WATERLOO — Earlier this month, a select few members of Research In Motion Ltd.’s public relations team flew down to Utah, to set up shop among the celebrities attending the Sundance Film Festival.
In addition to sponsoring the premiere of a new movie starring Jennifer Hudson and produced by Alicia Keys, RIM officials were hanging out in the InStyle lounge — which was also attended by celebs like Nicole Kidman, Joseph Gordon-Levitt and Jane Seymour — showing off features of the company’s new BlackBerry 10 handsets for some of the Hollywood crowd.
The push didn’t stop there: Hip hop icon Russell Simmons is tweeting ecstatically about his brush with BlackBerry 10, so are members of the New York Knicks and many others.
“In general, you go to hero to zero — and back — in the shortest span of time in the U.S.,” said Frank Boulben, RIM’s recently appointed chief marketing officer and the man charged with selling the Waterloo, Ont. technology company’s resurrection.
For RIM, the chance to show off its new BlackBerry 10 platform, set to launch on Wednesday, to the rich and famous, is just one part of the branding and marketing strategy currently underway at the embattled company as it looks to reintroduce itself to the smartphone world.
“The idea for the marketing for BB10 is really to put the device and the product experience in the hands of BlackBerry fans and let them be delighted by the experience and then talk about it,” Mr. Boulben said in an interview in his office in Waterloo.
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It wasn’t that long ago that RIM’s BlackBerry devices were status symbols not just among the corporate elite of Wall Street and Washington, but also among tastemakers like Lady GaGa and Kim Kardashian. on board as members of Team BlackBerry.
But over the past few years, RIM’s fortunes waned and the BlackBerry brand lost much of its lustre thanks to product delays, marketing missteps and the rapid rise of rival devices — namely Apple Inc.’s iPhone and smartphones running Google Inc.’s Android software — that offered thousands of downloadable applications and fast Web connections.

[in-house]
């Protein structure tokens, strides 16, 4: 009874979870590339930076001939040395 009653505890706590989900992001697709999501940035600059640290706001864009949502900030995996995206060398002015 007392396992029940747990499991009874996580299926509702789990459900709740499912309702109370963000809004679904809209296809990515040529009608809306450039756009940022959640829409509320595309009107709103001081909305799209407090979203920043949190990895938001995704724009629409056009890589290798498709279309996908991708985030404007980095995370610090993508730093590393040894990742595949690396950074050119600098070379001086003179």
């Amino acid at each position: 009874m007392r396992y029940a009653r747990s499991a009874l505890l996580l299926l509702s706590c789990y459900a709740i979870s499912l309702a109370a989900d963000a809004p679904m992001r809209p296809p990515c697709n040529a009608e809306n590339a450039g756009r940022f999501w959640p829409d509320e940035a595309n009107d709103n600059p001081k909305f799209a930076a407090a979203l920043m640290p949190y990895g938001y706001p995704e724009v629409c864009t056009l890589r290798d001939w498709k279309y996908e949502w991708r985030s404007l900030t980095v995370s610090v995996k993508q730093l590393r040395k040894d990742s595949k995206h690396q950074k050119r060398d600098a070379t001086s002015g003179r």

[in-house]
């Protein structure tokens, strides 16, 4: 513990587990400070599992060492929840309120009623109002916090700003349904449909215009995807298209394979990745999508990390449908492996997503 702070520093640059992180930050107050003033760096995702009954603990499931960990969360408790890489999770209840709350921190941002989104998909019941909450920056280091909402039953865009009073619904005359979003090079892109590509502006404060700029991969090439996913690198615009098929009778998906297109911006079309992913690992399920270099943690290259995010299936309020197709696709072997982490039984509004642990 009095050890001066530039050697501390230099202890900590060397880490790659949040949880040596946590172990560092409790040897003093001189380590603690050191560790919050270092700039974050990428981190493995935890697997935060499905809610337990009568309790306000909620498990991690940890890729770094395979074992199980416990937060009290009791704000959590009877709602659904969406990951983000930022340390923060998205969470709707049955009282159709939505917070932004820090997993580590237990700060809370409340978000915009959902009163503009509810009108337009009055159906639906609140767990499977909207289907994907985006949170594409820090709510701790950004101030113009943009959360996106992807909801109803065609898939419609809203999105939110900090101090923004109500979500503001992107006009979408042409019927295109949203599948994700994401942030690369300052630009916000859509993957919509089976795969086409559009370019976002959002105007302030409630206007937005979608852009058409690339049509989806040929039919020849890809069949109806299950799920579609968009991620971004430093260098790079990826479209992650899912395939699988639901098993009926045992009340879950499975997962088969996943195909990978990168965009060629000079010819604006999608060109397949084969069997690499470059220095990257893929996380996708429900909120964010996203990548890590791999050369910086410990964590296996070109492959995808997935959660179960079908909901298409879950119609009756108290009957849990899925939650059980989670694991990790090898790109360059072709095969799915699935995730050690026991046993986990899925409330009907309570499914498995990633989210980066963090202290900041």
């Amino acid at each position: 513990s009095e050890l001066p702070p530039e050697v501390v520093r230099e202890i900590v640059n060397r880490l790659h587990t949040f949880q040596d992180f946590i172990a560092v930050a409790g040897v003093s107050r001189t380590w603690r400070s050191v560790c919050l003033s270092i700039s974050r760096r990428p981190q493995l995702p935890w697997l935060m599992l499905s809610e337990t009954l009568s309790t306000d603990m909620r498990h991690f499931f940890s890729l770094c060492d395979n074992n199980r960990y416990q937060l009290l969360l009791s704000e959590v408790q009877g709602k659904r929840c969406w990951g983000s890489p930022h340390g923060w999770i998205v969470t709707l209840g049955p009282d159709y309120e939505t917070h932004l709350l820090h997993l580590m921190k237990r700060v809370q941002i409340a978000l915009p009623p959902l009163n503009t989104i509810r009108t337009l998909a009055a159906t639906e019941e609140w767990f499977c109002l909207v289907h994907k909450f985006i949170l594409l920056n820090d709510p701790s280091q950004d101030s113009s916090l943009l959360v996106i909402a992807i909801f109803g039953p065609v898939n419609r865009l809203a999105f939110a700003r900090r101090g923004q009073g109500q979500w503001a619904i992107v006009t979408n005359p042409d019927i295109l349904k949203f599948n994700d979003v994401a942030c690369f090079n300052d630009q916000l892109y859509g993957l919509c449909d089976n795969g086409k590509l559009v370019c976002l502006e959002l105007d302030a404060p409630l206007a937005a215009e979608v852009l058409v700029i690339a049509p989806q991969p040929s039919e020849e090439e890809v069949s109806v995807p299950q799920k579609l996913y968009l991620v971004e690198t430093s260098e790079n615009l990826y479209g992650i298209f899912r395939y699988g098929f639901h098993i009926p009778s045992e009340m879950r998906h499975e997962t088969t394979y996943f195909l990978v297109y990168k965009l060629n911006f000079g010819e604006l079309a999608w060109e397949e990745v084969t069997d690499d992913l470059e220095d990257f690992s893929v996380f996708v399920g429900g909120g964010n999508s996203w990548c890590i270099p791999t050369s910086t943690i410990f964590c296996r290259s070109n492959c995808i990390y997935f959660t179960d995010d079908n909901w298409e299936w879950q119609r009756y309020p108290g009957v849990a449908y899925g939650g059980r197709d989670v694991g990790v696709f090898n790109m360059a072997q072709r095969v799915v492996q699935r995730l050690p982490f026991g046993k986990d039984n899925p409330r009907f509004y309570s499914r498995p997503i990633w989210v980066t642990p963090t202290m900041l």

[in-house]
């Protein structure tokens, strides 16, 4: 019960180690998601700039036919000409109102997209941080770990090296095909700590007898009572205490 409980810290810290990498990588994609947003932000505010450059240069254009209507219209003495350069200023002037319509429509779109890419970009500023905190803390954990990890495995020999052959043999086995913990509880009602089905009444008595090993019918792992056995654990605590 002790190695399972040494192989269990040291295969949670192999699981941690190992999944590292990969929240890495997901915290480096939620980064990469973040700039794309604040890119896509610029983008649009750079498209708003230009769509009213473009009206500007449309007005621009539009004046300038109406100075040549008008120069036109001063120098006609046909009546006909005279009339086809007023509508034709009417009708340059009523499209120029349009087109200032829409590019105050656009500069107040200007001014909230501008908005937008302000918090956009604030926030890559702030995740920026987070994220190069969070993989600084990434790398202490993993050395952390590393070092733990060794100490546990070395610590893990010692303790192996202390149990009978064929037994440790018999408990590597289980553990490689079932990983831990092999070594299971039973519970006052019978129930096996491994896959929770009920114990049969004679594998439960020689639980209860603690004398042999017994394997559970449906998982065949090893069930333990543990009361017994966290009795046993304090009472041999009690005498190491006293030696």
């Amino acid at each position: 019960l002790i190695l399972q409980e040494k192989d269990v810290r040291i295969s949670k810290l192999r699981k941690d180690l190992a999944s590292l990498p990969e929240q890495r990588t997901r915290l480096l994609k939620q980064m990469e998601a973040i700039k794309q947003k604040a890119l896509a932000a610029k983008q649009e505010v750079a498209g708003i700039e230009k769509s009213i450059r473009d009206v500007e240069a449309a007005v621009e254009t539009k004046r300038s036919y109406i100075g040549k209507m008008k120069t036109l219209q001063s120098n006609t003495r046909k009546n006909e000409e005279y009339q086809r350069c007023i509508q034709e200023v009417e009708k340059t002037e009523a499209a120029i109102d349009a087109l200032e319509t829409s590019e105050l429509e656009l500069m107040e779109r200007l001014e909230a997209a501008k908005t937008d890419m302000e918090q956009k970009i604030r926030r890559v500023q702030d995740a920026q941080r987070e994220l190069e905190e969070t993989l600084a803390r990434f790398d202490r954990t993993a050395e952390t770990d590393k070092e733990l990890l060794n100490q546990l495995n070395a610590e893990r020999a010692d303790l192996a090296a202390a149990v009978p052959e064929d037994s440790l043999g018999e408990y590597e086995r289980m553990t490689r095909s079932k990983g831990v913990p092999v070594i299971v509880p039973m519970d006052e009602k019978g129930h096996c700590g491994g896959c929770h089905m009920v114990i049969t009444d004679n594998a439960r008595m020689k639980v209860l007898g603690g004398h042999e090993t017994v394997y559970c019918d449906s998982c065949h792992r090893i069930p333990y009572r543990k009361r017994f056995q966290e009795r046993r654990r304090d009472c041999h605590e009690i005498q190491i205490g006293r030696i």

When new chief executive Thorsten Heins, took the reins at RIM last January, he said filling the company’s vacant chief marketing officer post would be key to a U.S. turnaround for the BlackBerry maker.
That’s where Frank Boulben comes in.
The U.S. market is the most volatile market
Since taking over the chief marketing officer role in May, Mr. Boulben — a wireless marketing veteran who has worked for many of Europe’s largest telecom carriers — has been busy reshaping RIM’s marketing efforts around the world with one single goal in mind: crafting the advertising and marketing strategy that will introduce BlackBerry 10 to U.S. consumers, and potential smartphone customers around the world.
“The U.S. market is the most volatile market,” Mr. Boulben said.
Before Mr. Boulben arrived at RIM, the company had faced harsh criticism for a series of perceived marketing missteps, including the television advertising campaign surrounding the BlackBerry PlayBook tablet.
RIM CEO Heins draws praise after first year, but biggest test remains
Although Thorsten Heins has earned praise from Wall Street and the technology world for steering RIM through troubled waters, only the rollout and eventual success or failure of BlackBerry 10 will define his tenure as the company’s CEO.
Of course, those missteps were amplified by comparison to the world-beating marketing campaigns run by RIM’s competitors, namely Apple.
According to Mr. Boulben, part of the reason for the fractured messaging was a lack of internal cohesion in the marketing department. Before Mr. Boulben was hired to the chief marketer post in May, RIM had been without a CMO since March 2011 and marketing was “fragmented” across the organization. Local and regional marketing was left up to individual marketing directors in those territories while other functions like digital marketing and public relations were scattered throughout the company.